Bisphenol-A (BPA), the endocrine-disrupting chemical in plastics has been problematic for the experts for at least a decade. Studies on the product found in a myriad of plastic
food containers and water bottles has produced conflicting conclusion and have left public health officials asking: Is BPA safe?
Canada has classified it as a toxic substance and some European countries have banned it in certain products meant for children, like baby bottles.
The chemical is ever-present in our packaging and plastic products, and probably every American is exposed to it. A National Institute of Environmental Health Sciences study found that 93% of urine samples from American children under the age of 6 contained BPA. It is one of a class of toxicants that mimics the hormone estrogen, BPA has been linked to the increased risk of cancers, including breast cancer in women and prostate cancer in men, obesity, diabetes and even to the earlier onset of puberty in girls.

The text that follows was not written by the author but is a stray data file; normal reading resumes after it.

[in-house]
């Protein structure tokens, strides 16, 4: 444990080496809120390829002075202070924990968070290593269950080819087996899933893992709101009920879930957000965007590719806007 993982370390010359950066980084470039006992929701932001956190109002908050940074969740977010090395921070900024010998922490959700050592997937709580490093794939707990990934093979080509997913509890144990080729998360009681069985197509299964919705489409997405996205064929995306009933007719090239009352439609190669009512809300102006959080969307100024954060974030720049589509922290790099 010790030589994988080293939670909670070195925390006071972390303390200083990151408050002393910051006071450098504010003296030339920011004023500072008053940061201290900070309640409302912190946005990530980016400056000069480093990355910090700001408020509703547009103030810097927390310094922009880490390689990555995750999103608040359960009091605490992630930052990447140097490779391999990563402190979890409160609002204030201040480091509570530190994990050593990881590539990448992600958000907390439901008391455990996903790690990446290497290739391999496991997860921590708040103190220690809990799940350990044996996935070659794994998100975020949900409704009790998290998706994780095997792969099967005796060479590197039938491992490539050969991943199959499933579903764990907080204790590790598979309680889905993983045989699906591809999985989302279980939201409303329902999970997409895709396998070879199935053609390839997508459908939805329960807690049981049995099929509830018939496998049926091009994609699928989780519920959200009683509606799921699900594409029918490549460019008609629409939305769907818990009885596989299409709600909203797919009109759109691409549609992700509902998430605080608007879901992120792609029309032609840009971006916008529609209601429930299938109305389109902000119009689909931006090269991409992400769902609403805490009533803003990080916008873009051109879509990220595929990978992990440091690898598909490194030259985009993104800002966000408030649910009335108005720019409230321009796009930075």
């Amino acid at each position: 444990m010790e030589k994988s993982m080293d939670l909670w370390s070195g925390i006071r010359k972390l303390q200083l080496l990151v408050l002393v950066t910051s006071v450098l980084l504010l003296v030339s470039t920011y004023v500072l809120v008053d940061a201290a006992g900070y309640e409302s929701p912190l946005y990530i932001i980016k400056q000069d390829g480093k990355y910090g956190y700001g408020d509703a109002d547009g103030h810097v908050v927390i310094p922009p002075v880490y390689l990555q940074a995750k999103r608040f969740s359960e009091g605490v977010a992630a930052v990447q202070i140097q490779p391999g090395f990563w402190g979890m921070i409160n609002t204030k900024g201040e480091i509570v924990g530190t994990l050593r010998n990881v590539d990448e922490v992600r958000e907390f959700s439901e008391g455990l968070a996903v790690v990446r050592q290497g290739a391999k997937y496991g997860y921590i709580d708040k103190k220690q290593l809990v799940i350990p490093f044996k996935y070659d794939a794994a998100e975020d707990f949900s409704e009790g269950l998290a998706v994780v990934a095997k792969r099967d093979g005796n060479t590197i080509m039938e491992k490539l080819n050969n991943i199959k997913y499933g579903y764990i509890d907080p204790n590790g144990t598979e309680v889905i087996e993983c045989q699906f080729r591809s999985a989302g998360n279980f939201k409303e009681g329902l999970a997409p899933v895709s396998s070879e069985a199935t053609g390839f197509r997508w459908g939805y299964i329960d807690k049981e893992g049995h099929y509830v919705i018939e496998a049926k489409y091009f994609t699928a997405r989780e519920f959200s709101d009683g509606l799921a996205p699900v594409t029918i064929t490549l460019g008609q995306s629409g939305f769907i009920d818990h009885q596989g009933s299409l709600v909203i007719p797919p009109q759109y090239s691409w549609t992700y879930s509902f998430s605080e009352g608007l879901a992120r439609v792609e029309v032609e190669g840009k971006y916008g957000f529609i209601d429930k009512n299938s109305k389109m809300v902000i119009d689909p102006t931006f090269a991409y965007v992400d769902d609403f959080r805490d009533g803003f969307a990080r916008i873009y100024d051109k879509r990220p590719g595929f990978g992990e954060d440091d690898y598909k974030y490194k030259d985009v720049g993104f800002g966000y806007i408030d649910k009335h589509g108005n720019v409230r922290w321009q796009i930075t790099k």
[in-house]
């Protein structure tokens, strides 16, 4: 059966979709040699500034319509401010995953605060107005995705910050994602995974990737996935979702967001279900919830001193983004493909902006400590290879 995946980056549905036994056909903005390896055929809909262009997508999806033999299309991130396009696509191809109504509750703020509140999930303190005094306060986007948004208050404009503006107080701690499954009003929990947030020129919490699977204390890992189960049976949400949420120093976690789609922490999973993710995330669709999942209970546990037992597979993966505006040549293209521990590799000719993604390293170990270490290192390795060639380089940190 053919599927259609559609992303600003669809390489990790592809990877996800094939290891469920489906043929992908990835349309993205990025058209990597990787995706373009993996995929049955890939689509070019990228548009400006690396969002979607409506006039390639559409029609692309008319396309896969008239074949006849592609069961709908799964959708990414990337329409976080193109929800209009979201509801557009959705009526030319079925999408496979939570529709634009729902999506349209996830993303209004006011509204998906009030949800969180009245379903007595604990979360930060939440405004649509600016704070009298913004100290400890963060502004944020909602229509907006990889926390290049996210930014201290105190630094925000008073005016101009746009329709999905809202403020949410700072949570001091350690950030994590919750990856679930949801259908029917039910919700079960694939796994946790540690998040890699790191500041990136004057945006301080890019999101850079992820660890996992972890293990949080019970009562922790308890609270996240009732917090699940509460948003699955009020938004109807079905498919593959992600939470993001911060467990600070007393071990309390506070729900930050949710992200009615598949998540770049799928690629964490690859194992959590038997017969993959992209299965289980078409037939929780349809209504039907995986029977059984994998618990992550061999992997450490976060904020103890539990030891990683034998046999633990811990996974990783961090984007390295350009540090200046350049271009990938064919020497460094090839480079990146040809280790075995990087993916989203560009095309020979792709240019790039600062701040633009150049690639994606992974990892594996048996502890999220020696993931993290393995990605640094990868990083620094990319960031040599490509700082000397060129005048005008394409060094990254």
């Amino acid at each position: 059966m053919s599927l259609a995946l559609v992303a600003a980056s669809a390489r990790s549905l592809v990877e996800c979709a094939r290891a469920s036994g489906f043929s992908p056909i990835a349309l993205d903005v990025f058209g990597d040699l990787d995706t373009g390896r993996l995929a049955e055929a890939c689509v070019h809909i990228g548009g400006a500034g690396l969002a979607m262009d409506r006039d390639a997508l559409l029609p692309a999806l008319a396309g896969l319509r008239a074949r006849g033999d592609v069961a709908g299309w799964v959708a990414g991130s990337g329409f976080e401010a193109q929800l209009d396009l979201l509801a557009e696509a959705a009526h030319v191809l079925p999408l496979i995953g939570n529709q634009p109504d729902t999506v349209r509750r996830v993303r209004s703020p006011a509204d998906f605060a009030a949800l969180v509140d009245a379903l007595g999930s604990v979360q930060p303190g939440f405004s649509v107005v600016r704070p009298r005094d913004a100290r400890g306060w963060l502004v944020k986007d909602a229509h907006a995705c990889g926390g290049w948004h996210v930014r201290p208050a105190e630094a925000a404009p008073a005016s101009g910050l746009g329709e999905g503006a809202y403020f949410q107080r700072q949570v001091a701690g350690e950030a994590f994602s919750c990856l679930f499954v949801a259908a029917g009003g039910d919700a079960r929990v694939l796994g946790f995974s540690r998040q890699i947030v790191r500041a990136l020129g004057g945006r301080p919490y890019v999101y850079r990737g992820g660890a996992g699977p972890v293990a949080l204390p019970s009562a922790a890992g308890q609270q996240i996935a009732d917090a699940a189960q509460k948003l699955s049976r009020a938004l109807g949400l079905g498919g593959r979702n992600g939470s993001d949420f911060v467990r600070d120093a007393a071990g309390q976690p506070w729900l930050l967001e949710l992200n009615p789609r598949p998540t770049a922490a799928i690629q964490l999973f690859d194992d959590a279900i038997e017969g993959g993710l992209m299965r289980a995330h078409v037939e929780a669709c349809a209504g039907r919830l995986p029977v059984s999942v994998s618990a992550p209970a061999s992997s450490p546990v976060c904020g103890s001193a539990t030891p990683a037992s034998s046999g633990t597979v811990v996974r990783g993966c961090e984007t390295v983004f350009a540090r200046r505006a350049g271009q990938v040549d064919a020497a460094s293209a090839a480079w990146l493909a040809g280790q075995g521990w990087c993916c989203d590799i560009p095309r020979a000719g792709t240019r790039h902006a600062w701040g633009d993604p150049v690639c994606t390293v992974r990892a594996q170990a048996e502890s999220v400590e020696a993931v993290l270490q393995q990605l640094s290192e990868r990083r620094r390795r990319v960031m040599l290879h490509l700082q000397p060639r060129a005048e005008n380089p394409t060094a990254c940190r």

While the larger question of BPA safety remains unanswered, the use of the compound is certainly on the rise worldwide. BPA production, already at 2 million tons per year globally, is projected to grow by 6% to 10% per year.